Dead denim? Rain Delisle can bring it back to life. The magical transformations she works on people’s beloved blue jeans resurrect them for wear, again and again. Shredded holes on the knees, blown-out crotches, and frayed hems are no match for her studio, Indigo Proof.
“I weave thread into where there’s no material and connect torn edges,” she explains. “There’s no patching or bulkiness. Darning is new fabric.”
Delisle got her start after graduating from MassArt with a BFA in fashion design. She moved to San Francisco, where she began contracting for a denim shop. There, Delisle became acquainted with darning, a repair technique meant to blend seamlessly with a garment. Self-taught on the shop’s machines, Delisle started posting photos on her blog and Instagram, in part to examine her own work more closely. “I then had people all over the country and internationally who found me and wanted to send in jeans,” she said.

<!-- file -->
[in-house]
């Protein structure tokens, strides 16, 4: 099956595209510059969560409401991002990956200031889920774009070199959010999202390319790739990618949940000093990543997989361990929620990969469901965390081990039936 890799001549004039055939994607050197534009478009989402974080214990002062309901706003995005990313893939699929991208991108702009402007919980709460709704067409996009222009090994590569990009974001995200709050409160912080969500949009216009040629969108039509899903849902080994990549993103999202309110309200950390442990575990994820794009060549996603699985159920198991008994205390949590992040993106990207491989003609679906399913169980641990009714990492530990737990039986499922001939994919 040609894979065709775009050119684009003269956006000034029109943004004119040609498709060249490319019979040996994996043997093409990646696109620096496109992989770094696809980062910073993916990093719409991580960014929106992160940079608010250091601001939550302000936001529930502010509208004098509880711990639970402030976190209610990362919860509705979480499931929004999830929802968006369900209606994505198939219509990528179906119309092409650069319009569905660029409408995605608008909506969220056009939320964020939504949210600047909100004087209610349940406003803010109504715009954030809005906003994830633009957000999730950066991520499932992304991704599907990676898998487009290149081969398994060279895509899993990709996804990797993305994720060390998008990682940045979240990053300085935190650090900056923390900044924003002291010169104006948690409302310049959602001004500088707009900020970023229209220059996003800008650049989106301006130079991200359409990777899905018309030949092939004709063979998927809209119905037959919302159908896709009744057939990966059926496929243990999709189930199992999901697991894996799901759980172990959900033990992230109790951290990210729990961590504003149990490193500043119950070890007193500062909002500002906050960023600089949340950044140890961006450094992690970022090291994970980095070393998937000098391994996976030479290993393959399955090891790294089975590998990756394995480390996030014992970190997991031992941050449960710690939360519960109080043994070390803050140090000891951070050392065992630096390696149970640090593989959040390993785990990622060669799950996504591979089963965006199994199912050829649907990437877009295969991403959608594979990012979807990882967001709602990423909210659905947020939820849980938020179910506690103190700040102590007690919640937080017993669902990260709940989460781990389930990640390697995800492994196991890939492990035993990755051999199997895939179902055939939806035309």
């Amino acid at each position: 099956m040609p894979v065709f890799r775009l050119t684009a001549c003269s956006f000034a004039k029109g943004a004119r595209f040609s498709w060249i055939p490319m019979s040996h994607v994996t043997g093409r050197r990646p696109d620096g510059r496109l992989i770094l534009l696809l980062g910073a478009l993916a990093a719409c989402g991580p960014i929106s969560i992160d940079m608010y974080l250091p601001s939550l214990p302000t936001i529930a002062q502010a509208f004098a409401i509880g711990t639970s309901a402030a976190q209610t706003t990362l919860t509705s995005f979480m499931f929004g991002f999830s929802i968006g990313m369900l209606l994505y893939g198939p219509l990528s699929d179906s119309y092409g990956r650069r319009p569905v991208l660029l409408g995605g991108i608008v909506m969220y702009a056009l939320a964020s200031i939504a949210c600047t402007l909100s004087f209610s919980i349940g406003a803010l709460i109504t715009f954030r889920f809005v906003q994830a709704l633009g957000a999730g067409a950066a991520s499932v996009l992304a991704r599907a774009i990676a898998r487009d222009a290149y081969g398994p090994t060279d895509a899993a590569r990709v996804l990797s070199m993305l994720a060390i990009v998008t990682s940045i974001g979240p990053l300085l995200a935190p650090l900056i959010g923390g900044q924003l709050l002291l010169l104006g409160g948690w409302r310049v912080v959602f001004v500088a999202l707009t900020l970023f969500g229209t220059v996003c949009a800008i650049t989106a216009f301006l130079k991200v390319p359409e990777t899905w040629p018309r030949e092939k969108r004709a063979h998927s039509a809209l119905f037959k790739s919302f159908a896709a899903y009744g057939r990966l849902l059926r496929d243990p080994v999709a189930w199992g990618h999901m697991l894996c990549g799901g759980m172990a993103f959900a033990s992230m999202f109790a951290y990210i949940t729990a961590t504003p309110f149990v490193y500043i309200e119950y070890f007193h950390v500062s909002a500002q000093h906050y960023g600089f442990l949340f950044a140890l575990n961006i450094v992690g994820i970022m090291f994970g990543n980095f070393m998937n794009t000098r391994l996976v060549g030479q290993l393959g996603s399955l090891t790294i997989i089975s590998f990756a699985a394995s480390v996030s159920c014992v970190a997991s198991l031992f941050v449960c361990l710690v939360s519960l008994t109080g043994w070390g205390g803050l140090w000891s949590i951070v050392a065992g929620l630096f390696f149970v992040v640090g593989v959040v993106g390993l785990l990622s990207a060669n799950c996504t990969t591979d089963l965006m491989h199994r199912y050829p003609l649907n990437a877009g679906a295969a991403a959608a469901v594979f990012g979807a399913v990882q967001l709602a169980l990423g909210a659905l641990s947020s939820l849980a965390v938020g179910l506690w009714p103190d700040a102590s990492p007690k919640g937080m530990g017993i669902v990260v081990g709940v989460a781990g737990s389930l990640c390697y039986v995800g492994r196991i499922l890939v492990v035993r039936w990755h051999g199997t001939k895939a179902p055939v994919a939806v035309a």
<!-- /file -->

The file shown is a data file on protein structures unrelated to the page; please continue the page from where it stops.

Delisle founded Indigo Proof in January 2016 after moving to Portland. In between Kiss posters and hanging bandannas, the Central Eastside workshop stocks shelves of threads in every shade of blue, allowing her to match hues perfectly.
The darner’s best tip for preserving denim is to repair them before rips occur. “If you start to notice some thinning, it’s a good idea to get it fixed versus going a little bit longer,” she says.
Delisle has repaired thousands of pairs of jeans so far. With each order, she says, she asks the wearer to share a memory of the pants, revealing denim that partied alongside Kid Rock and a pair that traversed the Grand Canyon. “I look at these jeans and think there’s so much life in them,” she says. “I want to continue all of these stories.”